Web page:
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Sen. Ted Cruz returned to the public eye this week when he argued — falsely — that a constitutional amendment proposed by Senate Democrats would allow the government to arrest Saturday Night Live members for making fun of politicians.

The amendment bill, sponsored by Democratic Sen. Tom Udall, would give Congress and states greater authority to regulate campaign financing. It's in response to the 2010 Citizens United ruling that lifted restrictions on how much corporations can donate to political campaigns. But, Cruz argued, since NBC is a corporation, what's stopping the government from clamping down on SNL's freedom of speech? "Lorne Michaels could be put in jail under this amendment for making fun of any politician."

Richard Albert, an assistant professor at the Boston College School of Law, told The Wire that's pretty unlikely. The bill as he read it referred to how people express their views (through money), not what those views are. "I don't see this as being a content based bill," he said.

The main problem with the amendment bill, of course, is that it will never pass. Tuesday's vote was just to advance the bill, to allow it to be discussed. The Senate still has to approve it by a two thirds vote, then the House has to do the same. Then it goes to the states. “Not surprisingly, a proposal as bad as the one Senate Democrats are pushing won’t even come close to garnering the votes it would need to pass," Sen. McConnell told Politico after the vote. "But to many Democrats, that’s just the point. They want this proposal to fail because they think that somehow would help them on Election Day."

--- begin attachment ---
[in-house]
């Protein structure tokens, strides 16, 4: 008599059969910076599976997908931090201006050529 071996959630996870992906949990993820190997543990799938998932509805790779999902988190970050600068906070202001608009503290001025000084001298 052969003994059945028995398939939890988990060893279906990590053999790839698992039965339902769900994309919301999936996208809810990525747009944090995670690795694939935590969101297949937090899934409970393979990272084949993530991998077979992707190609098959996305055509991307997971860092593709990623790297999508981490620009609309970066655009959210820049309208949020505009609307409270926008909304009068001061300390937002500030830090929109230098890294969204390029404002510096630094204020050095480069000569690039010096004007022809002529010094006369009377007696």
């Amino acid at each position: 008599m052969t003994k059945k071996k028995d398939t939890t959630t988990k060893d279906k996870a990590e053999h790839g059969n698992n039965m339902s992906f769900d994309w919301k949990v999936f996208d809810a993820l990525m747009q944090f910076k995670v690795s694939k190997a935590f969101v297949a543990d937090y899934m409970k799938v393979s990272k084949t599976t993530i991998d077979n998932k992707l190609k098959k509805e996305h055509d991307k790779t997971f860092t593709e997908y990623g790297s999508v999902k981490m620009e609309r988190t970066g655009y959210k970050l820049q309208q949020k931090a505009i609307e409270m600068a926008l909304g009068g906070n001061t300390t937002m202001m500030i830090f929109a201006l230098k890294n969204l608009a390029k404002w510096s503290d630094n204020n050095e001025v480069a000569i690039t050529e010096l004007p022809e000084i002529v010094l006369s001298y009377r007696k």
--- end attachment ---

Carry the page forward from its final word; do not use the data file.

Albert shares McConnell's skepticism. "I don't even think, to be honest with you, that the people who are proposing this amendment want it to succeed," Albert said. Democrats, "don't really mean that, because it would spell the end of their best fundraising strategies ... They want to rely on these issues to raise money." And also win elections. As Politico noted, Democratic strategists believe that pushing campaign finance reform "places the GOP on the wrong side of public opinion."

And while Udall's amendment was dead on arrival, Albert noted that there have been times when Congress and the states worked together to pass amendments that overturned judicial decisions that people oppose (examples being the 13th Amendment, which ended slavery, and the 19th Amendment, which gave women the right to vote).

After years of polls it's become clear that people also oppose the court's Citizens United ruling. One month after the January 2010 ruling, eight in 10 Americans said they disagreed with the ruling. Talking about Citizens United helps Democrats because people don't like the ruling. Undoing it is another story.

This article is from the archive of our partner The Wire.

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